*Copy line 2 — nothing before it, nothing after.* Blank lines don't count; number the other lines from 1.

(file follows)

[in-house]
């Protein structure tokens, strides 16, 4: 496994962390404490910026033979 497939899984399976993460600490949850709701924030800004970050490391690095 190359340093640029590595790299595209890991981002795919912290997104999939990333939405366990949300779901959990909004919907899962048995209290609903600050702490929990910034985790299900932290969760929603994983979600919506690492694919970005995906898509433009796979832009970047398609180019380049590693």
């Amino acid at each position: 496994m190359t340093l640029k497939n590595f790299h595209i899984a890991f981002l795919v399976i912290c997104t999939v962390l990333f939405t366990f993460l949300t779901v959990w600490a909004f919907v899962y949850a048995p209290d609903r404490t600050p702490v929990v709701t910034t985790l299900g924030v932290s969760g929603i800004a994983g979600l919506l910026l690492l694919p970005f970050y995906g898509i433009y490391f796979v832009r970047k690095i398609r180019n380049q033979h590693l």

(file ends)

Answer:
């Protein structure tokens, strides 16, 4: 496994962390404490910026033979 497939899984399976993460600490949850709701924030800004970050490391690095 190359340093640029590595790299595209890991981002795919912290997104999939990333939405366990949300779901959990909004919907899962048995209290609903600050702490929990910034985790299900932290969760929603994983979600919506690492694919970005995906898509433009796979832009970047398609180019380049590693």